Chinese Newsstand

Chinese Newsstand480
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One Essay Response

  1. Tristan Brown | 2014 Second Prize Winner says:

    A Chinese man selling newspapers and journals from a mobile cart. This touching scene captures a moment and a method of the dissemination of information that has become ever rarer in today’s China. This man puts a series of recent newspapers and journals on his mobile cart, and customers can browse freely and leisurely. The man in this photo probably did not worry much about theft; he knew many of his morning and afternoon clients. He never expected to get rich through this profession. He probably just wanted to get by and pay some basic bills. Most importantly, as customers skimmed over the day’s news, this man could give a word or two of commentary or recommendation – a kind of insider’s view from the streets – from the perspective of a person whose job it is to sell the news. In this photograph, we are treated to a moment when, maybe due to a lack of customer or simply a mid-day rest, he shuffles through his own papers to look for a headline which catches his eye. Yet he is not bored, not does he dislike the job: this vendor has agency and power more than his humble cart might imply.

    The practice of selling newspapers in this fashion became common in Hong Kong during the first half of the twentieth century and gradually spread to the mainland in subsequent decades. These carts have almost completely been replaced by much more daunting and less inviting stands in twenty-first century China. At the time this photo was taken, this vehicle of information (the news cart) was mobile. In the image, two rocks have to be placed on either side of the wheel to prevent the cart from moving. At the end of the day, he would take his cart back home. The place on the street where his cart stood that day would be empty by night’s fall.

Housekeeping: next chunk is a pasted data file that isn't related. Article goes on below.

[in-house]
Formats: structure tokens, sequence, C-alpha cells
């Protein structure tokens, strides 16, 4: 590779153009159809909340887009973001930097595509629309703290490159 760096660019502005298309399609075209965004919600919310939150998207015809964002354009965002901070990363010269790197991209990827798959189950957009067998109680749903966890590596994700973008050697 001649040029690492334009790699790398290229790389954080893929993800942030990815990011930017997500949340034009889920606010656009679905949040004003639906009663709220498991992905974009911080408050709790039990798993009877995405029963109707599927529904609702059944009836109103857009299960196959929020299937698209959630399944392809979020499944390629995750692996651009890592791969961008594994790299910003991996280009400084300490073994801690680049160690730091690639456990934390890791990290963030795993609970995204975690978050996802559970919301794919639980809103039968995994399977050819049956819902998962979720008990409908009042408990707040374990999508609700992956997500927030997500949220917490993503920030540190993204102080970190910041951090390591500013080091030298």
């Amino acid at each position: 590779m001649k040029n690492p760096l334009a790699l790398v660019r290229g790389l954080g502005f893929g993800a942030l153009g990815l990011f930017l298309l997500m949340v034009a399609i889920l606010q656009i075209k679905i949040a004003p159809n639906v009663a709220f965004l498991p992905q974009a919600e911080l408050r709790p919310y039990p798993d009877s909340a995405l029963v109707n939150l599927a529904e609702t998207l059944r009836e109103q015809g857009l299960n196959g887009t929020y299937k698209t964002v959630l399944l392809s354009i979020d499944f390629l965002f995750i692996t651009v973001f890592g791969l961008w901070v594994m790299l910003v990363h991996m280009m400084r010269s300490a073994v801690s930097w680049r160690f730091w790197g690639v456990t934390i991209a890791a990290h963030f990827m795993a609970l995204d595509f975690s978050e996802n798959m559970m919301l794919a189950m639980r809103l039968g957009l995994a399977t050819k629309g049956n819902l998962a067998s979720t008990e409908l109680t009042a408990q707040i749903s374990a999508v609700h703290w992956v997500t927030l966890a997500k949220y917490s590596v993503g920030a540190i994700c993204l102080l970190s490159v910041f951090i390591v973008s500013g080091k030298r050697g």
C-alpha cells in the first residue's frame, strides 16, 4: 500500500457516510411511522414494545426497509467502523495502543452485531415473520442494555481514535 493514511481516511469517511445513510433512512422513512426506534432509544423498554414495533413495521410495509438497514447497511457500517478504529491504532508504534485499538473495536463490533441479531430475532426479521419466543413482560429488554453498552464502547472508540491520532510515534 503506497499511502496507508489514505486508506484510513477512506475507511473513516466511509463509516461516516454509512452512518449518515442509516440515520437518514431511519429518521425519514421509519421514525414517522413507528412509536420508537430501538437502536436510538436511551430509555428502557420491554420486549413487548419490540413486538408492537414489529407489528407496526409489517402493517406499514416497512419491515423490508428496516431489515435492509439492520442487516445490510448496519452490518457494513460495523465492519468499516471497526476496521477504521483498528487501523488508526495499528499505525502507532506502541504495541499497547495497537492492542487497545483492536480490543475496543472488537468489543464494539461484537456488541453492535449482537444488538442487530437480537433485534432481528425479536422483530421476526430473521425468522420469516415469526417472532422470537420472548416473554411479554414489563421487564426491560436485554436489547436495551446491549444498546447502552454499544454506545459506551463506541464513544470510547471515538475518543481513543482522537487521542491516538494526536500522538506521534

This beautiful photograph captures a system of distribution of knowledge and allows viewers to see it on par – as important – as the information itself. We get a living example of what Manuel Castells has defined in his trilogy, The Information Age: Economy, Society and Culture as “production, power, and experience” (2000), localized social dynamics produced through and invariably linked to the economy, state, and social order. This is experience: the image informs by documenting a way of knowing that informed the self and societal narratives of a generation. In this image, we see China as a media-saturated society and as a developing information society (Giddens: 1991), but one which has still retained a personable experience of information consumption. In this pre-internet world, customers might need advice on which news or magazines to consume as they head to work. The man in this photo was that middleman, whose functions are no longer necessary with the increasing saturation of the information society we see in embryo here. At last, there is a feeling of dismay that perhaps the decline of persons like this has left the distribution and commentary of media information to invisible and powerful actors.